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Old 12-08-2004, 07:45 PM   #1 (permalink)
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New York red-tailed hawks evicted from Fifth Avenue building

http://www.msnbc.msn.com/id/6677325

Quote:
The Associated Press
Updated: 8:09 p.m. ET Dec. 8, 2004NEW YORK - Pale Male, the New York City hawk, was evicted from his nest, and the flap has already begun.



So said aggrieved bird-watchers and neighbors after workmen raised a scaffold to the top of a Manhattan apartment Tuesday and ripped out the famous red-tailed hawk’s nest.

The act appeared to end an urban drama that has fascinated bird-watchers over the past nine years, as Pale Male and a succession of mates raised 25 chicks — the last trio of fledglings last June — on the narrow 12th floor ledge over Fifth Avenue.

The hawks also achieved a measure of world fame, through television specials and a book, “Red-Tails in Love.” On summer weekends, crowds have gathered at the Central Park boat pond to observe them.

“I am outraged,” said a teary-eyed Jane Corin, who lives across the street. “That building has been very good about this until now. It’s heartbreaking.”

Pale Male — so named for his whitish plumage — and his mate, Lola, were nowhere to be seen as the nest was removed, nor were any of their latest offspring.

“The hawks will come back and find the nest is gone,” said bird hobbyist Lincoln Karim, an engineer at Associated Press Television News who in summer often lets people view the birds through his giant telephoto camera. “How could these people do this?”

City Parks Commissioner Adrian Benape said he was consulting with state officials to determine who removed the nest and whether any law or regulation had been broken. Red-tailed hawks are not legally protected, he said but the loss of the birds would hurt because “they limit the rodent population in an area where natural predators were absent for a long time.”

A doorman at the building said it was managed by Brown Harris Stevens, a prominent Manhattan real estate firm. At the company office, an employee declined to comment.
This really twists my tail!
Why in the hell would they order the removal of their nest?
Do they think the nest was damaging their brick building?

Maybe I'm not seeing the bigger picture here.
Can someone give me some reasons the hawks needed to be evicted?
Are they a detriment to the building?

I sure hope they can find a safe place to 'light until they can build a new nest.

If I'm not mistaken, one of these hawks was shown in a scene in the movie 'The Bone Collector'.

Btw, anyone know if birds have a back-up nest?
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Old 12-08-2004, 07:50 PM   #2 (permalink)
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That is just so wrong... 9 years should give the birds squatters rights or something... They weren't hurting anyong ( I don't think they attacked anyone) and they probably kept the rat population down. Not to mention they are spectacular species of birds, and you have to admire a bird that can raise 20 chicks in NYC... Good for him...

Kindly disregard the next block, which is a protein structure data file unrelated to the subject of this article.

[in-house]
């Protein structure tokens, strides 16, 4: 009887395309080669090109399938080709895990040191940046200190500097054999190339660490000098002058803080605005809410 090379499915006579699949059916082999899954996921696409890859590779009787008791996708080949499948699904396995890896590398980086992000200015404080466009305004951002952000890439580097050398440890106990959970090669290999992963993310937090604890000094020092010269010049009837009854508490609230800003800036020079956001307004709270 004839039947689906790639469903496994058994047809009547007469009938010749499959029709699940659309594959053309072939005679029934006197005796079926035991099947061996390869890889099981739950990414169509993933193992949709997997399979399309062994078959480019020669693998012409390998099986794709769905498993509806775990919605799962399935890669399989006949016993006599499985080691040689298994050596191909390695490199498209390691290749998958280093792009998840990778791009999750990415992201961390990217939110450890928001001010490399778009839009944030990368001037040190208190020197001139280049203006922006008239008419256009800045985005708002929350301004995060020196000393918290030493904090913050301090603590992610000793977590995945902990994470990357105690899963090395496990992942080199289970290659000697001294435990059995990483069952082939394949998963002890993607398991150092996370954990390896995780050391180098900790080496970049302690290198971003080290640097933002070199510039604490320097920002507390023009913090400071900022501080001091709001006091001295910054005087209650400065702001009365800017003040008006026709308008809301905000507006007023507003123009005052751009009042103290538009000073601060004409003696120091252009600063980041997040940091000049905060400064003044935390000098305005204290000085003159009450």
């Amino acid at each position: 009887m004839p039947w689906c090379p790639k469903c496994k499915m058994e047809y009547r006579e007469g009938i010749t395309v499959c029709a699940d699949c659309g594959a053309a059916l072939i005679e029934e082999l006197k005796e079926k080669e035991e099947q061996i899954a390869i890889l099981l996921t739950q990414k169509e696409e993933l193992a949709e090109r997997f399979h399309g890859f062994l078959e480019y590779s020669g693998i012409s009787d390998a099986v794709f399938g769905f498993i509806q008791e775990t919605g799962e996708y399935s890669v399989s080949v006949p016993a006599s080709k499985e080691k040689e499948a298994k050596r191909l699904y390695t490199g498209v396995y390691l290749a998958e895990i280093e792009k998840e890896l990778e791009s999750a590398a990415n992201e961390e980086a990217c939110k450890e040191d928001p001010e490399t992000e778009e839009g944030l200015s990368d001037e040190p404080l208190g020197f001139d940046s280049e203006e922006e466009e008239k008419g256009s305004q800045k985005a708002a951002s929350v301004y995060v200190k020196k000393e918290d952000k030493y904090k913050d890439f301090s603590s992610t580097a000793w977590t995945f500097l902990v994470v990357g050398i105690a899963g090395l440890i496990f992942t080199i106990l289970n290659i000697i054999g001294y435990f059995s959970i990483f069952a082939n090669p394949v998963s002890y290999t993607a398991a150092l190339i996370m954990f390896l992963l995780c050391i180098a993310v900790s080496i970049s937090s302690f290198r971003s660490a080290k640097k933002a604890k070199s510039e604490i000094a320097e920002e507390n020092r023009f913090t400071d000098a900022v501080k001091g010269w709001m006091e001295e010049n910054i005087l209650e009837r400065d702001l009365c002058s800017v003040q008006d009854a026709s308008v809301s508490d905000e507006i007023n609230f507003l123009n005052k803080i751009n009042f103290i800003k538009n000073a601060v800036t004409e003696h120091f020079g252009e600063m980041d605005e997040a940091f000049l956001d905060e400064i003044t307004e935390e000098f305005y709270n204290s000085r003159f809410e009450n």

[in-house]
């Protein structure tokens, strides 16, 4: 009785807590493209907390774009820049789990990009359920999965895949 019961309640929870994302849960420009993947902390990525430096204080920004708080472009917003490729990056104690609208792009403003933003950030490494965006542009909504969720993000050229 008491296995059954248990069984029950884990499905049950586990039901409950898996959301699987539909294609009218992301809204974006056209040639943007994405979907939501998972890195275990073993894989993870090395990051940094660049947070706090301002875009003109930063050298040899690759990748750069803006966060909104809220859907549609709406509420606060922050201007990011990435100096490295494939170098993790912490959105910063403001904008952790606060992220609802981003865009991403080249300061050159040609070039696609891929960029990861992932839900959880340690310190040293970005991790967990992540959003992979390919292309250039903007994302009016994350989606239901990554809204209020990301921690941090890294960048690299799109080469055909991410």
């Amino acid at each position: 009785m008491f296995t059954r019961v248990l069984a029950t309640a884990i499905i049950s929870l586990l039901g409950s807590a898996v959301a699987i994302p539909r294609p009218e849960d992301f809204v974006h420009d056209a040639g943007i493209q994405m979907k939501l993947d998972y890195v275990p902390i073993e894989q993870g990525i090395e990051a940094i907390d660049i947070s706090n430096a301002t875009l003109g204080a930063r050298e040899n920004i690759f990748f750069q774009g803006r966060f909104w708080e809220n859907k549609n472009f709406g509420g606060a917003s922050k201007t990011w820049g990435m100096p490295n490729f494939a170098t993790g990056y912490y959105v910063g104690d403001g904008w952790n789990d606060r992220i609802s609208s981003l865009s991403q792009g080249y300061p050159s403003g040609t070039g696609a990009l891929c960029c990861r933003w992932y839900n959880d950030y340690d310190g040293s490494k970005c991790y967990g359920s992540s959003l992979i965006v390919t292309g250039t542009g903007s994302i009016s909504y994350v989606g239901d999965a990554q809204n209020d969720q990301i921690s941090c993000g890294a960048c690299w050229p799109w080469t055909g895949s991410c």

I hope he has a new home in Central Park or somewhere nice to go to... Shame on the building.
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Old 12-08-2004, 08:27 PM   #3 (permalink)
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there's a perigrine nest in downtown mpls...and it's one of the great parts of the city. if you're lucky, you get to watch them take out pidgeons. at VERY high speeds. some people get a little squemish about it, but it's pretty awesome to see real nature taking place in the middle of the skyline.
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Old 12-08-2004, 09:10 PM   #4 (permalink)
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Was the nest situated above a door? They might have left a deposit in the wrong place, or on the wrong person. Still it's a bitch. I hope whoever's "better to ask forgiveness" order gets them a very painful new orifice.
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Old 12-08-2004, 10:52 PM   #5 (permalink)
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Quote:
Originally Posted by martinguerre
there's a perigrine nest in downtown mpls...and it's one of the great parts of the city. if you're lucky, you get to watch them take out pidgeons. at VERY high speeds. some people get a little squemish about it, but it's pretty awesome to see real nature taking place in the middle of the skyline.
That was the reason they took the nest down. The hawks were dropping pigeion carcasses on the sidewalk in front of the building. And yeah, that's gross, but this was completely wrong.
And the fact that they don't know who did it?? What's up with that?

Did you know Mary Tyler Moore lived in this building?
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Old 12-08-2004, 11:23 PM   #6 (permalink)
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I think it's silly that people get all up in arms about a bird, but don't give a fuck for the poor homeless bum in the alleyway. Do the people that feel outraged and speak out sleep better at night because they did so?
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Old 12-09-2004, 03:44 AM   #7 (permalink)
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Quote:
Originally Posted by whocarz
I think it's silly that people get all up in arms about a bird, but don't give a fuck for the poor homeless bum in the alleyway.